Within an isolated network, you can assign IP addresses at random as long as each one is unique. However, connecting a private network to the Internet requires using registered IP addresses (called Internet addresses) to avoid duplicates.
The four numbers in an IP address are used in different ways to identify a particular network and a host on that network. Four regional Internet registries -- ARIN, RIPE NCC, LACNIC and APNIC -- assign Internet addresses from the following three classes.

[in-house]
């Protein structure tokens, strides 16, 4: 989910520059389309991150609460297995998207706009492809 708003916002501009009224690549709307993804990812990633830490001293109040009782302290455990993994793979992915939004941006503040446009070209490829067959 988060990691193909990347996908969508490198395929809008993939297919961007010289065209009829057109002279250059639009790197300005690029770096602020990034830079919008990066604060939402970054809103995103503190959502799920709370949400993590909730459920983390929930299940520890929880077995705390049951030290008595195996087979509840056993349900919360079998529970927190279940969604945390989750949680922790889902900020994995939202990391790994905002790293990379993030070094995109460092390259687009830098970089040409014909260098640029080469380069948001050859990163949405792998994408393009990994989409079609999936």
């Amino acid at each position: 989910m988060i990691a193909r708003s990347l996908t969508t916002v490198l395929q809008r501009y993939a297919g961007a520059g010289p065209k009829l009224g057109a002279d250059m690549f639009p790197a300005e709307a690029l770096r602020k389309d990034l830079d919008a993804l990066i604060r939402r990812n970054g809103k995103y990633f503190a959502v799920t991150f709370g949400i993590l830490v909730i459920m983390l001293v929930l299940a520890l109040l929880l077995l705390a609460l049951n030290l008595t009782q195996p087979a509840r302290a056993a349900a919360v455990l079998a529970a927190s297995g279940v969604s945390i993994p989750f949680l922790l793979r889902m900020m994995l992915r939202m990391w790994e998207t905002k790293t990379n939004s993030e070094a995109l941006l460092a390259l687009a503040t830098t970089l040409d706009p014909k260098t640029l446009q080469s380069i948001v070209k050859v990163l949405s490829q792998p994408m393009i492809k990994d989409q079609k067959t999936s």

The number of unassigned Internet addresses is running out, so a new classless scheme called CIDR is gradually replacing the system based on classes A, B, and C and is tied to adoption of IPv6.